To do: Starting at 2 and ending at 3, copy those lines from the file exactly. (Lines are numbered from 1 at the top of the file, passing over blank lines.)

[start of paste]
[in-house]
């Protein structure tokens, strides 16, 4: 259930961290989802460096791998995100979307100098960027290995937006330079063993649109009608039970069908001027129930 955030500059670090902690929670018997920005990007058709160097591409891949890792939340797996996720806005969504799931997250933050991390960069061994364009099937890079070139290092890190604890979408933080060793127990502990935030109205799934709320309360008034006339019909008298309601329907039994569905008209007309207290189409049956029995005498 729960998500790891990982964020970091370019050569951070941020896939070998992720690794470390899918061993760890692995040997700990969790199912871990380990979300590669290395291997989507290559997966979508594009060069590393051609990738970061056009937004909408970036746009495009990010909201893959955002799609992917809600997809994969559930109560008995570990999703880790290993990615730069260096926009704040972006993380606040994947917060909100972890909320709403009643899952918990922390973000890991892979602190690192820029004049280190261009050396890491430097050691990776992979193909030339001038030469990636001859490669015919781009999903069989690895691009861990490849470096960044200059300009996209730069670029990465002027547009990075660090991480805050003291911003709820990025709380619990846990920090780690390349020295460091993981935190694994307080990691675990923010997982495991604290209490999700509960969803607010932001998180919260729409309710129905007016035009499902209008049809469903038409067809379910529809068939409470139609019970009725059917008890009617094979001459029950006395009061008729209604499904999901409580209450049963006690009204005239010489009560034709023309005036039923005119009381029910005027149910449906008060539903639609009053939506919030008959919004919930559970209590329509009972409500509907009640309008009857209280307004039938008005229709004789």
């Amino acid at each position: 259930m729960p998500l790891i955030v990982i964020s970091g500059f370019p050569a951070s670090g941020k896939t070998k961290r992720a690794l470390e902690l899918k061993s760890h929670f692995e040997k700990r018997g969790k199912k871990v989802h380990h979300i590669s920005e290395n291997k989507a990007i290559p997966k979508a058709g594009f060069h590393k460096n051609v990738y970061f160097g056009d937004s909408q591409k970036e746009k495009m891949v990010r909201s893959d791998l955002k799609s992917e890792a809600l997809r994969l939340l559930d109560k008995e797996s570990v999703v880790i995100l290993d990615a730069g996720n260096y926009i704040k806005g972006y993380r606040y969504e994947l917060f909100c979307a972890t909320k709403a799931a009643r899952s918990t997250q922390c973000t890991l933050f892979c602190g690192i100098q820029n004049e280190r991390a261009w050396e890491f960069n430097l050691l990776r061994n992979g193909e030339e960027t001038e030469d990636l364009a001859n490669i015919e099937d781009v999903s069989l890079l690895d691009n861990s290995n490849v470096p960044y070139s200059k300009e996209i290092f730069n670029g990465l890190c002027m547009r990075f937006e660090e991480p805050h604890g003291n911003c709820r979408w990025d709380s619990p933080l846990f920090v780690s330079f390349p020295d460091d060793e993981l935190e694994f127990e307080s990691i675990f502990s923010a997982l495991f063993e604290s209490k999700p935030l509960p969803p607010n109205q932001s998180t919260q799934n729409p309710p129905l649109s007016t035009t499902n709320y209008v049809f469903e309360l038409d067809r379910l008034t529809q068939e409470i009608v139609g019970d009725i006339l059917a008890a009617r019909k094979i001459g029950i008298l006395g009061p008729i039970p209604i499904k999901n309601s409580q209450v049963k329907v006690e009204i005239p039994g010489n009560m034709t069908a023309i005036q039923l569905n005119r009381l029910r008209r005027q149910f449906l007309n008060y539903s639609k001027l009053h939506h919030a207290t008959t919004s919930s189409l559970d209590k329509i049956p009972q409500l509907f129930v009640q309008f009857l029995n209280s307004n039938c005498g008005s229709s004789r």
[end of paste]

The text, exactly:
């Protein structure tokens, strides 16, 4: 259930961290989802460096791998995100979307100098960027290995937006330079063993649109009608039970069908001027129930 955030500059670090902690929670018997920005990007058709160097591409891949890792939340797996996720806005969504799931997250933050991390960069061994364009099937890079070139290092890190604890979408933080060793127990502990935030109205799934709320309360008034006339019909008298309601329907039994569905008209007309207290189409049956029995005498 729960998500790891990982964020970091370019050569951070941020896939070998992720690794470390899918061993760890692995040997700990969790199912871990380990979300590669290395291997989507290559997966979508594009060069590393051609990738970061056009937004909408970036746009495009990010909201893959955002799609992917809600997809994969559930109560008995570990999703880790290993990615730069260096926009704040972006993380606040994947917060909100972890909320709403009643899952918990922390973000890991892979602190690192820029004049280190261009050396890491430097050691990776992979193909030339001038030469990636001859490669015919781009999903069989690895691009861990490849470096960044200059300009996209730069670029990465002027547009990075660090991480805050003291911003709820990025709380619990846990920090780690390349020295460091993981935190694994307080990691675990923010997982495991604290209490999700509960969803607010932001998180919260729409309710129905007016035009499902209008049809469903038409067809379910529809068939409470139609019970009725059917008890009617094979001459029950006395009061008729209604499904999901409580209450049963006690009204005239010489009560034709023309005036039923005119009381029910005027149910449906008060539903639609009053939506919030008959919004919930559970209590329509009972409500509907009640309008009857209280307004039938008005229709004789």
């Amino acid at each position: 259930m729960p998500l790891i955030v990982i964020s970091g500059f370019p050569a951070s670090g941020k896939t070998k961290r992720a690794l470390e902690l899918k061993s760890h929670f692995e040997k700990r018997g969790k199912k871990v989802h380990h979300i590669s920005e290395n291997k989507a990007i290559p997966k979508a058709g594009f060069h590393k460096n051609v990738y970061f160097g056009d937004s909408q591409k970036e746009k495009m891949v990010r909201s893959d791998l955002k799609s992917e890792a809600l997809r994969l939340l559930d109560k008995e797996s570990v999703v880790i995100l290993d990615a730069g996720n260096y926009i704040k806005g972006y993380r606040y969504e994947l917060f909100c979307a972890t909320k709403a799931a009643r899952s918990t997250q922390c973000t890991l933050f892979c602190g690192i100098q820029n004049e280190r991390a261009w050396e890491f960069n430097l050691l990776r061994n992979g193909e030339e960027t001038e030469d990636l364009a001859n490669i015919e099937d781009v999903s069989l890079l690895d691009n861990s290995n490849v470096p960044y070139s200059k300009e996209i290092f730069n670029g990465l890190c002027m547009r990075f937006e660090e991480p805050h604890g003291n911003c709820r979408w990025d709380s619990p933080l846990f920090v780690s330079f390349p020295d460091d060793e993981l935190e694994f127990e307080s990691i675990f502990s923010a997982l495991f063993e604290s209490k999700p935030l509960p969803p607010n109205q932001s998180t919260q799934n729409p309710p129905l649109s007016t035009t499902n709320y209008v049809f469903e309360l038409d067809r379910l008034t529809q068939e409470i009608v139609g019970d009725i006339l059917a008890a009617r019909k094979i001459g029950i008298l006395g009061p008729i039970p209604i499904k999901n309601s409580q209450v049963k329907v006690e009204i005239p039994g010489n009560m034709t069908a023309i005036q039923l569905n005119r009381l029910r008209r005027q149910f449906l007309n008060y539903s639609k001027l009053h939506h919030a207290t008959t919004s919930s189409l559970d209590k329509i049956p009972q409500l509907f129930v009640q309008f009857l029995n209280s307004n039938c005498g008005s229709s004789r």